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Students from Harvard Kennedy School in the US, Oxford’s Saïd Business School and Spain’s IE won this year’s FT MBA challenge for their plan to market an app to report suspected human trafficking. Team Umoja focused the campaign on South Africa due to its reputation as a trafficking hotspot.
Stop the Traffik, the contest’s sponsor and this year’s FT Seasonal Appeal partner, had set the task to raise awareness of the NGO’s new smartphone app, which collects data on the criminal trade of people for forced labour or sexual exploitation.
Ruth Dearnley, Stop the Traffik’s chief executive, praised the campaign, which was developed over Skype calls and emails by a team of eight students working across three continents, at the prizegiving ceremony on Wednesday.
“What we liked was that they had ideas that you could put into practice immediately, so we have nobbled some of them,” she said.
Umoja’s plans included encouraging audiences to engage with the app through social media and gamification strategies. The idea of focusing on South Africa came about because two of Umoja’s members were on overseas assignments in the country as part of their degree courses.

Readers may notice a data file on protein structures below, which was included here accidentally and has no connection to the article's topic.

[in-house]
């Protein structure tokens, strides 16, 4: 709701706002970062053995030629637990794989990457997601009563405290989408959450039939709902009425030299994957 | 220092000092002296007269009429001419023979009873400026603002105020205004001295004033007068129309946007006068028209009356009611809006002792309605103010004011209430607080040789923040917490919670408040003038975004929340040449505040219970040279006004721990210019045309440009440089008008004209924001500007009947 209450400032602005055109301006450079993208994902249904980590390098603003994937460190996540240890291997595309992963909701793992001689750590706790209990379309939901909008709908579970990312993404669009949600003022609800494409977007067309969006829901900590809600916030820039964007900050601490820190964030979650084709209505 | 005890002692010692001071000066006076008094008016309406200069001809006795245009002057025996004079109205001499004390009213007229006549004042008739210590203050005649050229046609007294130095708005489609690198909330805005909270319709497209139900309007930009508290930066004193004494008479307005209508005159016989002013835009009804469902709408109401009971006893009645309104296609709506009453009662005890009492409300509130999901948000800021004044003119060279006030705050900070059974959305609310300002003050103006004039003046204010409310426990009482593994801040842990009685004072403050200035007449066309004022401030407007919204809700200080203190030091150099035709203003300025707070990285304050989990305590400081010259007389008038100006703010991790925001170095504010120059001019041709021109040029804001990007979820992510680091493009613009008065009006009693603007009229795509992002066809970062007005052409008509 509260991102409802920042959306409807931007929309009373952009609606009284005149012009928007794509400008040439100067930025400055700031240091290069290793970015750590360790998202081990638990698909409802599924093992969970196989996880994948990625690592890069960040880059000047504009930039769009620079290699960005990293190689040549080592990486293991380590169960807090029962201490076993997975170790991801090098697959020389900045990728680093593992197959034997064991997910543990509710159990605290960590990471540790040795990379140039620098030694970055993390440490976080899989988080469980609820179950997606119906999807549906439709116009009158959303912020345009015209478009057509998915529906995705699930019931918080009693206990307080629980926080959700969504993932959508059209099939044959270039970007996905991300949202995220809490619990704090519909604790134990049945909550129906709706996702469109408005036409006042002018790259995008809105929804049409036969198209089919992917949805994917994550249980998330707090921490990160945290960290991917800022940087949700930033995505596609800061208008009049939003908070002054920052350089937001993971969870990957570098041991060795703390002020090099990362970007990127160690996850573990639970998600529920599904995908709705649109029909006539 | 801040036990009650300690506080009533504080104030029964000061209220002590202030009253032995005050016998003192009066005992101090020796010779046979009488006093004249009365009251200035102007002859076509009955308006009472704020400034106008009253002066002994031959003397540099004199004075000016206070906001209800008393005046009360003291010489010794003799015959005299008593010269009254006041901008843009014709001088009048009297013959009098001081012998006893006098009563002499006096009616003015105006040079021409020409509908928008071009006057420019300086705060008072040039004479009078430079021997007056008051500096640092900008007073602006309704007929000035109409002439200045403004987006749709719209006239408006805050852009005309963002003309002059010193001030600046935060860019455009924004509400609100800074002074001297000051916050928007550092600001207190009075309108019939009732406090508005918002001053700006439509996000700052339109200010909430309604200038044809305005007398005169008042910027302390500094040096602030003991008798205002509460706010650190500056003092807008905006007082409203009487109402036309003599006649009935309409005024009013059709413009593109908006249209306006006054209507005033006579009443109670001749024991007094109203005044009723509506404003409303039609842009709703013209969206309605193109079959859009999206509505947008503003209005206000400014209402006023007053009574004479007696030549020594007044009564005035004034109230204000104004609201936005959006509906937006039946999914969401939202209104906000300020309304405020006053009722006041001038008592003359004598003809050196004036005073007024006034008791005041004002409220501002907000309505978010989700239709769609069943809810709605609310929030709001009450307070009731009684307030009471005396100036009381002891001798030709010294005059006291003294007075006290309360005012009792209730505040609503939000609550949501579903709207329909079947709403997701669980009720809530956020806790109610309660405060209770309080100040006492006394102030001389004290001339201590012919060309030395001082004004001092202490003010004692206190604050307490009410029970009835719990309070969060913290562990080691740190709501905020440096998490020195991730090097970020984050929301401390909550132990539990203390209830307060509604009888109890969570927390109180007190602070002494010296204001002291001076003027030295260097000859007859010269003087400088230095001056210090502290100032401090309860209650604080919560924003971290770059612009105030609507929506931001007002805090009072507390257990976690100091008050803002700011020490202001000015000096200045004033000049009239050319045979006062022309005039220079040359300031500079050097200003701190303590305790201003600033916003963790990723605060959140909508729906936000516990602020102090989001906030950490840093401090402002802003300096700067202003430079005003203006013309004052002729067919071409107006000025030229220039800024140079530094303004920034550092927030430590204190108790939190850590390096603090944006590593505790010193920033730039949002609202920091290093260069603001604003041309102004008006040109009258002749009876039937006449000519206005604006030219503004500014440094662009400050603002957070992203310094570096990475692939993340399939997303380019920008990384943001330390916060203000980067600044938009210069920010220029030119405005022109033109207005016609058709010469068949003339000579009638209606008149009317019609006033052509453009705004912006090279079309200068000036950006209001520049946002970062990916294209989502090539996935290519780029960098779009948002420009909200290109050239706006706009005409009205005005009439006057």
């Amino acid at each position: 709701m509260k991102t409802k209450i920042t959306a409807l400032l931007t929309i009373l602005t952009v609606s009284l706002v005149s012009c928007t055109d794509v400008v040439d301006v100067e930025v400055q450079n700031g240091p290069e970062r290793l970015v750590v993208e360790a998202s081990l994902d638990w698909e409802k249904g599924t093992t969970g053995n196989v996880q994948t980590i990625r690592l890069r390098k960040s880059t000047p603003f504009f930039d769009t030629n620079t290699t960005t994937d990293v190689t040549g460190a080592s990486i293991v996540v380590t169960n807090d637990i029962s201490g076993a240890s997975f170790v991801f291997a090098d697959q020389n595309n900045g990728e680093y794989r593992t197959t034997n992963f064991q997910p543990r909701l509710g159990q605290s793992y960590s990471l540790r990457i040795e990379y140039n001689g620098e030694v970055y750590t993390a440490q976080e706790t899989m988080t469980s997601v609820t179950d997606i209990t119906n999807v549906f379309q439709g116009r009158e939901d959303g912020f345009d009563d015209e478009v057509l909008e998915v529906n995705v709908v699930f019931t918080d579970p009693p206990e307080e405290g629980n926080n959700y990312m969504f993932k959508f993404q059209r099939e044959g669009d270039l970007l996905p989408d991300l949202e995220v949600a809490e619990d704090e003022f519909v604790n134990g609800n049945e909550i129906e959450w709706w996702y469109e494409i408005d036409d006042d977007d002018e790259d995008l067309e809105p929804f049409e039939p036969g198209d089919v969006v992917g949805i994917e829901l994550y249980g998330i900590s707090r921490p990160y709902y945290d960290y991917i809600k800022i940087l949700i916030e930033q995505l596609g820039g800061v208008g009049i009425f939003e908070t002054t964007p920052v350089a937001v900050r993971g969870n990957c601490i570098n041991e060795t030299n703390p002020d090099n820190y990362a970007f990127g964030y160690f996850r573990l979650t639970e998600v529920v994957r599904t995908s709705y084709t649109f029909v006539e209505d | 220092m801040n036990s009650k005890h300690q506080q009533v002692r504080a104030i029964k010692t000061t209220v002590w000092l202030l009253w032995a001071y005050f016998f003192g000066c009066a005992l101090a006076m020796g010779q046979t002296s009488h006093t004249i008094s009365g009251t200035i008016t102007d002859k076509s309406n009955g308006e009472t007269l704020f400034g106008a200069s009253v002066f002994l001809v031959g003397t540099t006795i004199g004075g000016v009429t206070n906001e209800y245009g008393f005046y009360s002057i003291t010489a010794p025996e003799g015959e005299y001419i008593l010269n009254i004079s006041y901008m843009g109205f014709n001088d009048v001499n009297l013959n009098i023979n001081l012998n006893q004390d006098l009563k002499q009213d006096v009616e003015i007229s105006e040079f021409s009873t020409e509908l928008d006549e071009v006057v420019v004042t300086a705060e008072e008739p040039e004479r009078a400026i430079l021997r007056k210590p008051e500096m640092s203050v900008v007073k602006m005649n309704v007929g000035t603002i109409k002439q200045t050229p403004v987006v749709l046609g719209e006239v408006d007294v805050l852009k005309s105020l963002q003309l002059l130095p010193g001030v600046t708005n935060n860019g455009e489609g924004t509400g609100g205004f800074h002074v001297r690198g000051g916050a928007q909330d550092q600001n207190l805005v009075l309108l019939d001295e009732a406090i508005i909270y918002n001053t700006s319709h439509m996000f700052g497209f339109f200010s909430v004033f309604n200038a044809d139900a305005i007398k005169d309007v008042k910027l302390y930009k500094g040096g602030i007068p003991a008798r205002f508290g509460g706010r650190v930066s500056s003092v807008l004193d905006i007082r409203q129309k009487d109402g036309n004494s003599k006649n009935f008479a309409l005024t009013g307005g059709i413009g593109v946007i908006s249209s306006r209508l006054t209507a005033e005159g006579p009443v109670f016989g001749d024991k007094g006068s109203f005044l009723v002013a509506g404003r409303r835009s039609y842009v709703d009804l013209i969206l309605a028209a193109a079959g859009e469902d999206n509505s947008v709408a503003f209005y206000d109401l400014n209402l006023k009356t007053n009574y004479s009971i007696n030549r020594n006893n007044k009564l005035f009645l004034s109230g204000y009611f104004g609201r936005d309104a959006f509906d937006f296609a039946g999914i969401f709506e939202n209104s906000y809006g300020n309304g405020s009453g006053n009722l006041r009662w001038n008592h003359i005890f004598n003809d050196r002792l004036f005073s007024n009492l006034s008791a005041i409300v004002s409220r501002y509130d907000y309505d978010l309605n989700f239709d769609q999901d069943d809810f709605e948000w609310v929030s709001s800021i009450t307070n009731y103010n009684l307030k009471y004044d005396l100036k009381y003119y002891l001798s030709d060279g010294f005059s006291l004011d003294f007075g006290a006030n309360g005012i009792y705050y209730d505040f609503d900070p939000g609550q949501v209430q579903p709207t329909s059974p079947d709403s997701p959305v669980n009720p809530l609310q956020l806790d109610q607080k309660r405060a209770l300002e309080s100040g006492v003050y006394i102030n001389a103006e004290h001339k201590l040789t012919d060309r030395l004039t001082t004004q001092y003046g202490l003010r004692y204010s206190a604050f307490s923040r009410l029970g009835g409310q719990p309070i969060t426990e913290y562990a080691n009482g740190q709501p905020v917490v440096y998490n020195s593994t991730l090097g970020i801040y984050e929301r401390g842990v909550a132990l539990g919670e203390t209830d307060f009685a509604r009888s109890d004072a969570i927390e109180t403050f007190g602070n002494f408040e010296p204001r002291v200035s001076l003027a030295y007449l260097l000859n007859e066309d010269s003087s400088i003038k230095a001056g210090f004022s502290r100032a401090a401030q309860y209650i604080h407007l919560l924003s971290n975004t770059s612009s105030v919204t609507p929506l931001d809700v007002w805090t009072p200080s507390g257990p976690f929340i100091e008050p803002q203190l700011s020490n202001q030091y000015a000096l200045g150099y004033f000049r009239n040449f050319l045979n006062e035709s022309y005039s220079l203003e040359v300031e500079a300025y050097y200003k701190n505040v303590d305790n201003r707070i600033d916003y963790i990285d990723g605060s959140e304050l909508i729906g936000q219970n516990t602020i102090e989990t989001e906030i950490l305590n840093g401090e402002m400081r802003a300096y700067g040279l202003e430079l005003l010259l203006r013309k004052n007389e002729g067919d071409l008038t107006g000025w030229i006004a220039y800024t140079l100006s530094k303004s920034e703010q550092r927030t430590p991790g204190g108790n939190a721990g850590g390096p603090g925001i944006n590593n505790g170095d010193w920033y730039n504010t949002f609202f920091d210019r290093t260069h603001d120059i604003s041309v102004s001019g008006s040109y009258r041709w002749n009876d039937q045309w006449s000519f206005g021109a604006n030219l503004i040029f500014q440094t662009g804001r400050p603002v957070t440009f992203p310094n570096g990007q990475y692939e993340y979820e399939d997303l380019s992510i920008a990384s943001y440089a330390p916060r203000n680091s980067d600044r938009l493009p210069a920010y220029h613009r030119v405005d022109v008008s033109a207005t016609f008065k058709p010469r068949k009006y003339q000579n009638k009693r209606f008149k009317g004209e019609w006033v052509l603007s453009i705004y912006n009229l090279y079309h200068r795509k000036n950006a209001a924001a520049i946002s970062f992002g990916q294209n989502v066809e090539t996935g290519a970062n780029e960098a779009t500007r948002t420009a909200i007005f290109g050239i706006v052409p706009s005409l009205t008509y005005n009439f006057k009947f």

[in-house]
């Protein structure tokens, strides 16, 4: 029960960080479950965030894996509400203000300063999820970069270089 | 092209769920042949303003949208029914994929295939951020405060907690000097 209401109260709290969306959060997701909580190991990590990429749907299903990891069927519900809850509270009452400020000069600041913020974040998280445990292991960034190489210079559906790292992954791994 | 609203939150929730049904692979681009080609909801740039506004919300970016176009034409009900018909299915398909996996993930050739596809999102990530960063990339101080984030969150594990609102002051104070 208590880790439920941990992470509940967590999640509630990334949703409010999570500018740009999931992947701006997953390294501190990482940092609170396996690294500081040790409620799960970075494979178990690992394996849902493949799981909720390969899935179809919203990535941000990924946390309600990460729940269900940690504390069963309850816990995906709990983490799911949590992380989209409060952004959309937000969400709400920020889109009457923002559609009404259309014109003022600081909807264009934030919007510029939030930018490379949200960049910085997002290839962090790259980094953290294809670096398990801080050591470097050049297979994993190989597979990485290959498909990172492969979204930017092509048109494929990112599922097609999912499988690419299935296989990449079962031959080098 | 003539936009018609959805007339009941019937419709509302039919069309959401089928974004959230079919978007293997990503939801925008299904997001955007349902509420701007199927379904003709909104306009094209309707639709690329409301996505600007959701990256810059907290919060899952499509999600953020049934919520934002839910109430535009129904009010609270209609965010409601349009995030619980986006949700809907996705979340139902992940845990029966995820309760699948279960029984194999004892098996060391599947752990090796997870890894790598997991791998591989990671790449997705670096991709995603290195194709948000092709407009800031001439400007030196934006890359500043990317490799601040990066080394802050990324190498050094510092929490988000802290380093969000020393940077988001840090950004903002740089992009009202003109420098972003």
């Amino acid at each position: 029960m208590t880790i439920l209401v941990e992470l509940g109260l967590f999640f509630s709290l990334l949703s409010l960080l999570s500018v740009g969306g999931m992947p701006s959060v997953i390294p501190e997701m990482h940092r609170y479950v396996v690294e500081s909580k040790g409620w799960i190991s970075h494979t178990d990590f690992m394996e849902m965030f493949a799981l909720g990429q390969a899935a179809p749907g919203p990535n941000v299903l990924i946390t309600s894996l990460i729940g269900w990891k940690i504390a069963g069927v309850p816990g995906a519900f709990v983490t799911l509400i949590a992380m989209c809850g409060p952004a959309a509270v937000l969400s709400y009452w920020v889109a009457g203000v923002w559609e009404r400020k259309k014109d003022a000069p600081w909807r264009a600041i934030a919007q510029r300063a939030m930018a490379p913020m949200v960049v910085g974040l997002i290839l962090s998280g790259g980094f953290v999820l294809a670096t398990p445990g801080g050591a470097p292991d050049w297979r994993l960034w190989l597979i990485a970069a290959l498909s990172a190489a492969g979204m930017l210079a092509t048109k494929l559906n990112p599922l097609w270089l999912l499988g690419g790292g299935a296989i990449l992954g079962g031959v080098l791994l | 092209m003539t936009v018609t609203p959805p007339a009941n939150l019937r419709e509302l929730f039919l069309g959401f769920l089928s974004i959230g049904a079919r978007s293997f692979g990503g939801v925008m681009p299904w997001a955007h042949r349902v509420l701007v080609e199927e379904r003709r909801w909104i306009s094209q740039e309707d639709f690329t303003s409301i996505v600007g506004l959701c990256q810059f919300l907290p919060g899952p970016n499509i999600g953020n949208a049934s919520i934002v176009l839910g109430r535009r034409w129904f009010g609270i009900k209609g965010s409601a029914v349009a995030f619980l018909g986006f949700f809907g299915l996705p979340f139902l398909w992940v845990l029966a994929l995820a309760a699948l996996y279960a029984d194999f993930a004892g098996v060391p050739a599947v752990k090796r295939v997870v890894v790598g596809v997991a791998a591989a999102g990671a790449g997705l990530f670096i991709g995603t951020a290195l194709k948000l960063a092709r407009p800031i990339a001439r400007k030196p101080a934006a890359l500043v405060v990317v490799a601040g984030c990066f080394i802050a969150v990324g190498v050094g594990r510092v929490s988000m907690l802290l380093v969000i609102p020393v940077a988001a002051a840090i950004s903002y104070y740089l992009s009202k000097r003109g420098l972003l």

Judges were also impressed by the idea of partnering with Vodacom, South Africa’s mobile phone carrier, and the rigorous research that underpinned the award entry.
“It seemed to be sprinkled with good ideas throughout,” according to one judge. Marks were also awarded for the presentation, which the judges said felt like a true team performance.
All the participants in the FT’s 2016 MBA Challenge had to collaborate remotely over a period of five months and then submit a 12-page proposal to a panel of four judges.
The practical and innovative nature of Umoja’s pitch gave it an edge over the two other teams of finalists, Eureka! and Race Against the TraffiCK, according to the judges.
Eureka!, which gained the runners-up prize for a team drawn from schools in Canada, Singapore, France and the UK, was praised for its good strategic analysis and campaign ideas. Race Against the TraffiCK, in third place, with students from Cass and Kellogg on the team, was picked out for its astute critique of the existing Stop the Traffik website.
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